Hikaru moved to help her, but was stopped by another attack of magic. It was close enough that she could feel the heat of the blast on her skin as she bent and twisted to avoid being hit dead-on by it.
“I believe this is to be a private confrontation, girl,” Sorilbran said in a slightly harsher voice than he had used before. “Nairi wishes to face your Umi alone to seek vengeance for the deaths Umi has caused. You are not to interfere.”
“What deaths?” Hikaru demanded.
“I shall keep you well occupied here,” he said simply, ignoring the question. “But only until the battle is over and Kagura is taken. You have already outlived your usefulness. Your lives continue by my good graces. So please, my dear girls,” he raised a hand. “Entertain me.”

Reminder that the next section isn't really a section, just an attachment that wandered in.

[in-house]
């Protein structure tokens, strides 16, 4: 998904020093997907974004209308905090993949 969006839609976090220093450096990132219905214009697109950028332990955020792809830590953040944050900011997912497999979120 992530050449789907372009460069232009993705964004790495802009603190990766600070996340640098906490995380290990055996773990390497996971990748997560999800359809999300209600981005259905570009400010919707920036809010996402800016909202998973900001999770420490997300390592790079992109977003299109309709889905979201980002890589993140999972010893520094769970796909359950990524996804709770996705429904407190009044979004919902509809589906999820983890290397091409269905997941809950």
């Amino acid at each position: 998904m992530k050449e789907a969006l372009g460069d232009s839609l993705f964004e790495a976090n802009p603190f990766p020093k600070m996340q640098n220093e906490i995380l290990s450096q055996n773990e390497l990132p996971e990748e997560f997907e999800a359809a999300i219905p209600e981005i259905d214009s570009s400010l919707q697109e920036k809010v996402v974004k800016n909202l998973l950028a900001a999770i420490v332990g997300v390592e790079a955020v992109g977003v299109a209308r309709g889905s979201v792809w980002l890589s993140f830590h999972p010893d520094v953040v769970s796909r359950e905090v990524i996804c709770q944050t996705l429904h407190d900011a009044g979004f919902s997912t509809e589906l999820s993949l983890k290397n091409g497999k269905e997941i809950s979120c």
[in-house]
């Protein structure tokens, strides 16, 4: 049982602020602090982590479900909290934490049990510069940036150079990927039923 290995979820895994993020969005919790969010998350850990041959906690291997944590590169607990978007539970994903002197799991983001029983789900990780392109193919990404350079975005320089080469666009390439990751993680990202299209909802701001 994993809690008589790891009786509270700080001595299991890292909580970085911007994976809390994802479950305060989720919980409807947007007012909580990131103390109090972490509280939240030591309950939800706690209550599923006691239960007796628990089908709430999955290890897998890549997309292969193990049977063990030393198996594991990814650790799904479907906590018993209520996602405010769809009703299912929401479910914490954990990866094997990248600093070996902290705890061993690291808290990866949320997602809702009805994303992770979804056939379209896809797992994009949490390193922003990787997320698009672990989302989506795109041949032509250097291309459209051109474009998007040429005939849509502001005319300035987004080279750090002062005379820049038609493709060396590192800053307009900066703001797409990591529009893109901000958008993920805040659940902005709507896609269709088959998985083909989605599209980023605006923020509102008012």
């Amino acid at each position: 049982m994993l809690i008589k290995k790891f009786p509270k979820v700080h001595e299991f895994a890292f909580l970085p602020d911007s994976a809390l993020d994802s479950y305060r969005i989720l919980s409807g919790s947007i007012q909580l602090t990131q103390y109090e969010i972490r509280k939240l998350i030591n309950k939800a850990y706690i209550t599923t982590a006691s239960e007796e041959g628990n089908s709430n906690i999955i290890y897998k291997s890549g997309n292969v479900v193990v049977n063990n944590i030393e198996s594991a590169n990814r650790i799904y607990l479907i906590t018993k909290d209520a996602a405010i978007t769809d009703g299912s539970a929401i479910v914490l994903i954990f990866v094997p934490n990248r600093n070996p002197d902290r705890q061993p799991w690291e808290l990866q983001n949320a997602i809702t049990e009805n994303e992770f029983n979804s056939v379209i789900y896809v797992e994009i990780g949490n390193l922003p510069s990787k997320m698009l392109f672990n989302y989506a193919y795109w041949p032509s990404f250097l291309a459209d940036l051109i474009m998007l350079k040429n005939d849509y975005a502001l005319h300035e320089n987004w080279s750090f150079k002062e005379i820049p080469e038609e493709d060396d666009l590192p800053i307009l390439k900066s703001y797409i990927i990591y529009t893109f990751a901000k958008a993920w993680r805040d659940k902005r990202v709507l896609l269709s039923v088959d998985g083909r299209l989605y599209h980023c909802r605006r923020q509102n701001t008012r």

And far too close, the two mashin of Light and Dark charged each other and began to fight.
He was an illusionist, a performer of tricks to dupe and delight. His living was made by journeying with various troupes and showing them all the wonders of the imaginary world. If one could dream it and describe it, he could cast it in magic. They were a unique magic, as most illusions were, solid only when beheld by the eye, and powerless against lowered eyelids.
But that village had been different. He had arrived with the troupe, as usual, and performed, and the audience had loved his show. He retired to the inn for the night and slept with a full stomach in a bed that was far too comfortable.
The next morning, he awoke to a furor. A valuable artifact had been stolen during the night, and somehow the blame had been placed on him. He knew nothing of this artifact, nor of its theft, and he protested his innocence to deaf ears.